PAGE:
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  • Texas and the Master Civil Rights Narrative: A Case Study of Black Females in Houston
  • Merline Pitre (bio)

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Merline Pitre, TSHA President, 2011–12.

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Over the past century, the power of historians to influence the public, to shape attitudes, and to eradicate popular prejudice has been amply demonstrated. The civil rights movement is a case in point. “Although exemplary studies and documentations abound and participants have produced a number of autobiographical accounts, the civil rights movement circulates through the American memory in forms and channels that are sometimes powerful, sometimes exaggerated and sometimes contested,” historian Jacquelyn Dowd Hall has written.1 Images of the movement appear and reappear on Martin L. King Jr. Day and [End Page 125] during Black History Month. But there is a silence in the stories of many of these images that renders the master narrative incomplete. As such, the narrative distorts and suppresses as much as it reveals.

This statement is especially true of black Texans and the master civil rights narrative. Except for the iconic figure of Houstonian Barbara Jordan, more often than not, black Texans are left out of the narrative. Just as Martin L. King Jr. is the narrative’s defining figure at the national level, frozen in the 1963 March on Washington, “I have a Dream Speech,” Barbara Jordan is the narrative’s defining figure in Texas, frozen in the 1974 House Judiciary Hearing Committee Speech on President Richard M. Nixon’s impeachment, stating “My faith in the Constitution is whole. It is complete. It is total.” Endlessly reproduced and quoted, Jordan’s speech retains its substance and popularity, but does not necessarily speak to the civil rights struggle in Houston or anywhere else in Texas. As such, we hear very little about a number of black Texans who helped to pave the way for Barbara Jordan while reckoning with Jim Crow or the black women of Houston on whose shoulders she stood.2

A good understanding of the civil rights movement begins with the rich and evolving literature since the 1970s; these studies have helped to underscore the movement’s legal, political, and social effects on the country and give credence to those who fought for change. Yet, when one peruses the master narrative on the civil rights movement, more often than not, black Texans are either omitted or given only passing recognition. For example, the NAACP recently celebrated its centennial, and in a pictorial history of its struggle against Jim Crow, there was no mention of Texas, although the cases of Smith v. Allwright (1944), which eliminated the white Democratic primary, and Sweatt v. Painter (1950), which set the precedent for Brown v. the Board of Education (1954), can arguably be regarded as the [End Page 126] precursors of the modern civil rights movement. In one of the first major works of the civil rights movement, Taylor Branch’s Parting the Waters, the civil rights movement in Houston and San Antonio are mentioned only in passing while Dallas is not mentioned at all. Moreover, when one reads the narrative of the sit-in demonstrations of the 1960s, more often than not, one will find information on Greensboro, Baton Rouge, and Atlanta, but not Houston, Marshall, and Prairie View. Yet it was at Prairie View where the idea was born on December 19, 1959, when students from twenty-two Historically Black Colleges and Universities (HBCUs) from Texas, Louisiana, Arkansas, and Mississippi met with members of the NAACP on the campus of Prairie View A&M University to formulate plans for student demonstrations in respective southern cities. Also, until very recently, the freedom riders story from California to Houston (one in which Texas Southern students played a prominent role), drew very little attention from historians. In a recent study, Emilye Crosby’s the Civil Rights Movement from the Ground Up, Local Struggle, a National Movement, all states are mentioned save Texas.3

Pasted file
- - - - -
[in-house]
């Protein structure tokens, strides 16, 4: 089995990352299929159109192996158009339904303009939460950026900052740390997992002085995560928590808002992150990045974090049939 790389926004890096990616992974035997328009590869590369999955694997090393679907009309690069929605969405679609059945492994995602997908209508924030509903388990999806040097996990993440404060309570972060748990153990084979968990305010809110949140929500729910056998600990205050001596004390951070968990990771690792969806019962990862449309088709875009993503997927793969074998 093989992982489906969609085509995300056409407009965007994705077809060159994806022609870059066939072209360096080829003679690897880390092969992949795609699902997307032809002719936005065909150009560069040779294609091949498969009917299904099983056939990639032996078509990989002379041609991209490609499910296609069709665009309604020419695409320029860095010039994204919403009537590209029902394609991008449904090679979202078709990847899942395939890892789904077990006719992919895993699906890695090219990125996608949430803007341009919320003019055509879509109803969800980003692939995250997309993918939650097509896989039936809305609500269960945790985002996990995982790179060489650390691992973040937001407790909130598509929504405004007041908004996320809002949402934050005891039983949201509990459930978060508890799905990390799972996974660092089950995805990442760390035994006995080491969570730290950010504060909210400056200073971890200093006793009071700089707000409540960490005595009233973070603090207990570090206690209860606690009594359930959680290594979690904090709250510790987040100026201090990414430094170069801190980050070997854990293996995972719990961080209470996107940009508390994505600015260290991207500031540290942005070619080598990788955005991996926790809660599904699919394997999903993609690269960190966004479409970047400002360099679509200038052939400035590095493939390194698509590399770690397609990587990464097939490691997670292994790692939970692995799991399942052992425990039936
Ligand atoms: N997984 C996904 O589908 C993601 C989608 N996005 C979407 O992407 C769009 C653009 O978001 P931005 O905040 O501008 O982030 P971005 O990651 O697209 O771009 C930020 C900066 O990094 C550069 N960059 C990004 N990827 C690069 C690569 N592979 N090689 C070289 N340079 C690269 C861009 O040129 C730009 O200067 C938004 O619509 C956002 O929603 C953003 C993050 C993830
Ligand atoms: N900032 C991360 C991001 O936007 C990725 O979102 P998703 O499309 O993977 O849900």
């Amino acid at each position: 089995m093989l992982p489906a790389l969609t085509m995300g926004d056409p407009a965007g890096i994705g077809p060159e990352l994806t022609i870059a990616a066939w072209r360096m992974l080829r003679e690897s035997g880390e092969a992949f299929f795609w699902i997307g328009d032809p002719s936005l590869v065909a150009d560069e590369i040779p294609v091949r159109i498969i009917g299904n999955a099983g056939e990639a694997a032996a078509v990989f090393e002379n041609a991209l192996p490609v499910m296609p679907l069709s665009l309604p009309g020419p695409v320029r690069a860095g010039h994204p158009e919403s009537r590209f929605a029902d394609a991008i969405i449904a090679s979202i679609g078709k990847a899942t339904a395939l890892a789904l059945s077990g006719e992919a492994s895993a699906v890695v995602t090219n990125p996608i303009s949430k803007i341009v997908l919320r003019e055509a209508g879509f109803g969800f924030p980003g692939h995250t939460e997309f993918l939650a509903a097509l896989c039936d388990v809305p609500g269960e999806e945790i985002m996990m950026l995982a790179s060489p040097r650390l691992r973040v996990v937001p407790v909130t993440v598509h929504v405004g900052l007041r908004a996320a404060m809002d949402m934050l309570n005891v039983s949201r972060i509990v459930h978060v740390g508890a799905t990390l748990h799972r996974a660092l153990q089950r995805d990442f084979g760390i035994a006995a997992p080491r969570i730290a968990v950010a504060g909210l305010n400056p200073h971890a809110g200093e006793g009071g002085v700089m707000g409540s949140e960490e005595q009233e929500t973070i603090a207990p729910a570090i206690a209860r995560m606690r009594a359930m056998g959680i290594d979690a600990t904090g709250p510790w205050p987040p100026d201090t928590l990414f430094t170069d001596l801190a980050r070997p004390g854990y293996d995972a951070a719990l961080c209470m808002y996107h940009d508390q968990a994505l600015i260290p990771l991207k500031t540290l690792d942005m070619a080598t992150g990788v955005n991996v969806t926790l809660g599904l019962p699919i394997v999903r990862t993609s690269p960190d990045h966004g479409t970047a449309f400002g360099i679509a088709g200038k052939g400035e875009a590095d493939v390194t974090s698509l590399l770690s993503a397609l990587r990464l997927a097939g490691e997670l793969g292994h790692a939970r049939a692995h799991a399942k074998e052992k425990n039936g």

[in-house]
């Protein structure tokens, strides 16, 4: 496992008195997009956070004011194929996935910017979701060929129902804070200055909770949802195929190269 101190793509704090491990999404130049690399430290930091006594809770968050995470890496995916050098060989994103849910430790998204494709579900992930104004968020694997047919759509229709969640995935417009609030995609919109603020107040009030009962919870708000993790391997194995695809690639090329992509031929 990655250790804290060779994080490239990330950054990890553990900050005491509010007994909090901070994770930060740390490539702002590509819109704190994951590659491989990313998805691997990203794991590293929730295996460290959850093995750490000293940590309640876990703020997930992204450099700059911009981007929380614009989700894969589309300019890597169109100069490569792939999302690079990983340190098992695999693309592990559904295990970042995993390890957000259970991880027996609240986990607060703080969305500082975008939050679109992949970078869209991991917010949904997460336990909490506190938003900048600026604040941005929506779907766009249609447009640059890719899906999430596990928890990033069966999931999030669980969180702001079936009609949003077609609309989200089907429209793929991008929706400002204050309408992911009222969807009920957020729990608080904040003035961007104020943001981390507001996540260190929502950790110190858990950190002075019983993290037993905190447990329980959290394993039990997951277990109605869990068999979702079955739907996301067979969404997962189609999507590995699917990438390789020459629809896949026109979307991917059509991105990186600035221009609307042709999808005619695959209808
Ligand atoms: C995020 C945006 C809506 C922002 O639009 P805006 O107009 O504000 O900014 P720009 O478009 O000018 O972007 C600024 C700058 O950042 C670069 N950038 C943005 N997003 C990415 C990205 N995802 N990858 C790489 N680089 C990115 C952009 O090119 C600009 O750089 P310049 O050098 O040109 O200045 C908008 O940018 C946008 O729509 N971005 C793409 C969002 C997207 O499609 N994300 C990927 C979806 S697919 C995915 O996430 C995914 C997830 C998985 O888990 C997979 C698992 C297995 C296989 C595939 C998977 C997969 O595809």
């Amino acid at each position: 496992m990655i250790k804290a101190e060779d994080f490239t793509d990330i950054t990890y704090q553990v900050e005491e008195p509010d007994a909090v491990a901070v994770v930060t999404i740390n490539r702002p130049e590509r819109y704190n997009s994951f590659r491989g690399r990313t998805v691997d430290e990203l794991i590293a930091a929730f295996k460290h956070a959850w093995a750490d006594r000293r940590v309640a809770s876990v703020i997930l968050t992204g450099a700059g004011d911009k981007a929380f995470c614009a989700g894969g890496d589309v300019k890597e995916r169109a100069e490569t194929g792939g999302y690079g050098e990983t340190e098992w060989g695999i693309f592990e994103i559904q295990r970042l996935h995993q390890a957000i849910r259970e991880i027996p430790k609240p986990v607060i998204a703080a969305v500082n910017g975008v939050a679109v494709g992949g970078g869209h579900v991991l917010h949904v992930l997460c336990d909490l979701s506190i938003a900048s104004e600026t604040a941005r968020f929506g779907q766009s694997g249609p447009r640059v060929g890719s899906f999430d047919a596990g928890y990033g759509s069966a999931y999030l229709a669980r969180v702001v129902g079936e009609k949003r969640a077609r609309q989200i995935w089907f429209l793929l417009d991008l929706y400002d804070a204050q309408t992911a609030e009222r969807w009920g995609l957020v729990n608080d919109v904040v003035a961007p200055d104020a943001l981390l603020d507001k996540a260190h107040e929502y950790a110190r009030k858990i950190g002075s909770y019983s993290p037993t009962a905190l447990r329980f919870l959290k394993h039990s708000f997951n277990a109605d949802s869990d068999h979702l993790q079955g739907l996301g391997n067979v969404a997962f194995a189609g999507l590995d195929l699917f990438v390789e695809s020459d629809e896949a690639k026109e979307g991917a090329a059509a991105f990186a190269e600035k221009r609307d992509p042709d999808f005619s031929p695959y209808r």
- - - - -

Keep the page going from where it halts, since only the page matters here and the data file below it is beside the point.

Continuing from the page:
Many reasons have been given for this omission. The most prominent among them are that Texas did not have a galvanizing incident, and the freedom struggle in Texas was not part of or does not fit neatly within...


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